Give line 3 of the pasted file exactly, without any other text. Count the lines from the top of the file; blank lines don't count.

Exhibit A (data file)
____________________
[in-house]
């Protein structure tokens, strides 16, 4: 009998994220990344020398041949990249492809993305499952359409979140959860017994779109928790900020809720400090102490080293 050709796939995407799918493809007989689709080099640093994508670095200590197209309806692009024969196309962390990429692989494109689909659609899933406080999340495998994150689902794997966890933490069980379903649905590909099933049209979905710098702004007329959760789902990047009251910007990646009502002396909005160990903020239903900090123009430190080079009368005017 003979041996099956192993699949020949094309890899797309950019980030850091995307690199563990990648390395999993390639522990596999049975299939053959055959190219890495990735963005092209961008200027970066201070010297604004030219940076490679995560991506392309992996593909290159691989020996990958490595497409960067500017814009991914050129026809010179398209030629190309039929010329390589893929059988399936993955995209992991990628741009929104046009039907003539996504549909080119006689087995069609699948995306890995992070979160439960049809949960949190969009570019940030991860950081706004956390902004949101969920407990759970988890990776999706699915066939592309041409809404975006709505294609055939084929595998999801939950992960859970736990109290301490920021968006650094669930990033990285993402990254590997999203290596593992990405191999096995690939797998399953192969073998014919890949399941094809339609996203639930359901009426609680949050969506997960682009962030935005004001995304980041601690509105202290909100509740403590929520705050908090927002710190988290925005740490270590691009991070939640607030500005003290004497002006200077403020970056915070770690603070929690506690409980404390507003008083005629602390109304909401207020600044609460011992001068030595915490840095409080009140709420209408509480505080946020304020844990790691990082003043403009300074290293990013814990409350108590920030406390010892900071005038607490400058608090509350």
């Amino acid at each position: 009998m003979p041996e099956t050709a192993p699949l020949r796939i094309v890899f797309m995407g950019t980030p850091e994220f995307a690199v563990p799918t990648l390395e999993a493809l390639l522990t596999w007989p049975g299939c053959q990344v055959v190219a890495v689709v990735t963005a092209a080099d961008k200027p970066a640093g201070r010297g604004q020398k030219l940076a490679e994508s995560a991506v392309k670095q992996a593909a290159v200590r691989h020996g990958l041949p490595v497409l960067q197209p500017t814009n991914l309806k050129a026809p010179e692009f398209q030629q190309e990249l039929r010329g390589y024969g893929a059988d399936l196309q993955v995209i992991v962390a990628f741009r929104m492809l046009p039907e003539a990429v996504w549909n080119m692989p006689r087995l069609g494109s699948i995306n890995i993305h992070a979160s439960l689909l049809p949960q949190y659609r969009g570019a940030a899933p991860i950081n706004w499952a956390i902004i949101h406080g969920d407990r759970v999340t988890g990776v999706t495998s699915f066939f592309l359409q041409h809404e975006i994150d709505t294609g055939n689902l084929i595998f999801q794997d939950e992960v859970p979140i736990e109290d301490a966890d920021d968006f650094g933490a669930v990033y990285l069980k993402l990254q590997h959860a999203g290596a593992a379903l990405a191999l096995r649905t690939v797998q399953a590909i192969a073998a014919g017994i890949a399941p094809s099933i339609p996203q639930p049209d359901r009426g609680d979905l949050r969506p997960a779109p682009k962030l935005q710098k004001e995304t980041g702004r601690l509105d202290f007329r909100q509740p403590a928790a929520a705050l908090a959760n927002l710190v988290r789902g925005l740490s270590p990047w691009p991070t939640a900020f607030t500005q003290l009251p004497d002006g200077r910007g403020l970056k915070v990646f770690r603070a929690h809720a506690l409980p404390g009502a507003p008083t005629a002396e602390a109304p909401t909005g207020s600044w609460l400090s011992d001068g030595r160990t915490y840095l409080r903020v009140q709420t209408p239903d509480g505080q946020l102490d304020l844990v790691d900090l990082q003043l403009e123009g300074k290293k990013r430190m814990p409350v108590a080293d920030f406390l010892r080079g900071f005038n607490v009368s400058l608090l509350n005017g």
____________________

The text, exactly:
């Amino acid at each position: 009998m003979p041996e099956t050709a192993p699949l020949r796939i094309v890899f797309m995407g950019t980030p850091e994220f995307a690199v563990p799918t990648l390395e999993a493809l390639l522990t596999w007989p049975g299939c053959q990344v055959v190219a890495v689709v990735t963005a092209a080099d961008k200027p970066a640093g201070r010297g604004q020398k030219l940076a490679e994508s995560a991506v392309k670095q992996a593909a290159v200590r691989h020996g990958l041949p490595v497409l960067q197209p500017t814009n991914l309806k050129a026809p010179e692009f398209q030629q190309e990249l039929r010329g390589y024969g893929a059988d399936l196309q993955v995209i992991v962390a990628f741009r929104m492809l046009p039907e003539a990429v996504w549909n080119m692989p006689r087995l069609g494109s699948i995306n890995i993305h992070a979160s439960l689909l049809p949960q949190y659609r969009g570019a940030a899933p991860i950081n706004w499952a956390i902004i949101h406080g969920d407990r759970v999340t988890g990776v999706t495998s699915f066939f592309l359409q041409h809404e975006i994150d709505t294609g055939n689902l084929i595998f999801q794997d939950e992960v859970p979140i736990e109290d301490a966890d920021d968006f650094g933490a669930v990033y990285l069980k993402l990254q590997h959860a999203g290596a593992a379903l990405a191999l096995r649905t690939v797998q399953a590909i192969a073998a014919g017994i890949a399941p094809s099933i339609p996203q639930p049209d359901r009426g609680d979905l949050r969506p997960a779109p682009k962030l935005q710098k004001e995304t980041g702004r601690l509105d202290f007329r909100q509740p403590a928790a929520a705050l908090a959760n927002l710190v988290r789902g925005l740490s270590p990047w691009p991070t939640a900020f607030t500005q003290l009251p004497d002006g200077r910007g403020l970056k915070v990646f770690r603070a929690h809720a506690l409980p404390g009502a507003p008083t005629a002396e602390a109304p909401t909005g207020s600044w609460l400090s011992d001068g030595r160990t915490y840095l409080r903020v009140q709420t209408p239903d509480g505080q946020l102490d304020l844990v790691d900090l990082q003043l403009e123009g300074k290293k990013r430190m814990p409350v108590a080293d920030f406390l010892r080079g900071f005038n607490v009368s400058l608090l509350n005017g």